I hope Arkansans will keep in mind this question: Is it really worth bankrupting the state of Arkansas to implement innovative ideas that have failed in the past and in all probability will fail in the future? Arkansas ranks 49th in median income. Arkansans already pay a higher proportion of their income in taxes than 42 other states in the nation (ranks eighth from the top). Arkansas actually ranks number ONE in the nation in the amount of state and local sales taxes allowed. At least one entity in Arkansas is paying that highest rate in the nation, 11.5%. 24 (2004 State Tax Revenue comparison and Comparison of State and Local Retail Sales Taxes, July 2004 compiled by Washington Department of Revenue.) http://www.taxadmin.org/fta/rate/04taxbur.html


Even the experts selling these innovative ideas, including Arkansas' Picus and Odden adequacy experts, speak in terms of IF these reforms work. In their final report in which they give a cost price of 283 million for the KSBP program, the reports says, "If KSBP (Knowledge Skills Based Pay) works, we can document" such and such successes. 25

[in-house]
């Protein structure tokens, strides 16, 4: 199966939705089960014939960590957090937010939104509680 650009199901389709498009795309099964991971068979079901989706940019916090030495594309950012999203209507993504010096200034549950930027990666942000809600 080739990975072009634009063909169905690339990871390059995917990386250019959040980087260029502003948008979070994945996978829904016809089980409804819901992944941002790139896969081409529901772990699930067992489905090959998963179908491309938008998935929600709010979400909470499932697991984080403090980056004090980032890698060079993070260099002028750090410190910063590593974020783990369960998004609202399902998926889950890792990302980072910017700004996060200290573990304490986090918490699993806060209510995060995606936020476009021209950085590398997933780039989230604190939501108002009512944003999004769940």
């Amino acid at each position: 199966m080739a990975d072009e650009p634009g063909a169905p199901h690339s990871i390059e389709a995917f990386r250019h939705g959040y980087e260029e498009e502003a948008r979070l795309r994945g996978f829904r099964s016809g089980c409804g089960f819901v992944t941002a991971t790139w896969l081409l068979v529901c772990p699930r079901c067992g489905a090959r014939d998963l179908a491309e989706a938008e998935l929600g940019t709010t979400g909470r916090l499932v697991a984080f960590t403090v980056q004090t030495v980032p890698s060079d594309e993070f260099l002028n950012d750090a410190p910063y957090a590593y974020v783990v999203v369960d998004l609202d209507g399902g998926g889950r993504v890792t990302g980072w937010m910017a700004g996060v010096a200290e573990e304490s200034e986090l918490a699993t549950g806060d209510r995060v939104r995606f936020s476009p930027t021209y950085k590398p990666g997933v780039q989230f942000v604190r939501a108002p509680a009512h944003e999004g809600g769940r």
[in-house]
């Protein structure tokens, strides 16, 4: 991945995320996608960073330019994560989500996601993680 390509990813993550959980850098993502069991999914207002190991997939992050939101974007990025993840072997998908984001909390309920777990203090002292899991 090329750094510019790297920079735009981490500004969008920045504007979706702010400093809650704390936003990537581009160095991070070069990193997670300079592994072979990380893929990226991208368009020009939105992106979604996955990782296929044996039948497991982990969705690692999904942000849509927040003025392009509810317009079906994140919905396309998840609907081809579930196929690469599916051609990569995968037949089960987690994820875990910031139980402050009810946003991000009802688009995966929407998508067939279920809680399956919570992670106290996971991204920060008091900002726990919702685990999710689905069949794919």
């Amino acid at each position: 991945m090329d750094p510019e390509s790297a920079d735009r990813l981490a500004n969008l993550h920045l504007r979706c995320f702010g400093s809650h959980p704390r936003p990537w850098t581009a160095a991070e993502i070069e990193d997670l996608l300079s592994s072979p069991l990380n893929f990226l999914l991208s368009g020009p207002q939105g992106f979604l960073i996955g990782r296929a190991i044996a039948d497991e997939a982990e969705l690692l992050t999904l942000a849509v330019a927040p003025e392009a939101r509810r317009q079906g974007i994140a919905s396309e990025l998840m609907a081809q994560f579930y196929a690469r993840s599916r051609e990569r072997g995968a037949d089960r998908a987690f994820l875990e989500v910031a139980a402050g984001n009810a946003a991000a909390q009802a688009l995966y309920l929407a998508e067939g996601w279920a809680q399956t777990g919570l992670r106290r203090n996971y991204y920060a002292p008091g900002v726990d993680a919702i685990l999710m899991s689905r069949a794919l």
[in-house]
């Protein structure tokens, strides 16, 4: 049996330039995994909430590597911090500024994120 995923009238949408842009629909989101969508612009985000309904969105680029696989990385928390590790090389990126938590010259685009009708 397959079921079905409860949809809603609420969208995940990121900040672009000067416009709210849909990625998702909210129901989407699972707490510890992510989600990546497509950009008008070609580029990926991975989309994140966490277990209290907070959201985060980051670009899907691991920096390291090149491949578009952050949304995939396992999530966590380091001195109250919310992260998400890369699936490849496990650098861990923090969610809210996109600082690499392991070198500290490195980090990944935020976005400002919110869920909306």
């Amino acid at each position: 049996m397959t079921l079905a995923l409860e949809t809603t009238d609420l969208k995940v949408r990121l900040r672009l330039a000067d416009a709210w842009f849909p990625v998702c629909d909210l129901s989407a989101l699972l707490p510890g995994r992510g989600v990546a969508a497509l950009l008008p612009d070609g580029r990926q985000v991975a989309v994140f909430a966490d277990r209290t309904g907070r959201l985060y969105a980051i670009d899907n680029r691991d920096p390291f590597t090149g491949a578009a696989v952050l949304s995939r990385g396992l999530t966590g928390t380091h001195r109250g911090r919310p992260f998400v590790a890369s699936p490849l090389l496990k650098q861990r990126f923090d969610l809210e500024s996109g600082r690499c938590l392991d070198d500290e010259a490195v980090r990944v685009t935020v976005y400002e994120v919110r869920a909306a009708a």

A detailed study was just released from the University of Arkansas indicating that Arkansas students score slightly above the national average on standardized tests. 26 On the national NAEP test, numerous state scores clump together in a very small range because of the Bell curve factor. To raise scores significantly will be so costly that it will bankrupt the state, and our children will need to move to other states for economic advantages.

For rest of article and more research on topics at the top of this email, see this link http://www.wpaag.org/Huckabee%20Wants%20Milken%20Award%20Winners'%20Input.htm or go to www.wpaag.org and click on first new item on home page, Why Huckabee Wants Input ofMilken Award Teachers, or read forthcoming emails.

Debbie Pelley, Retired Teacher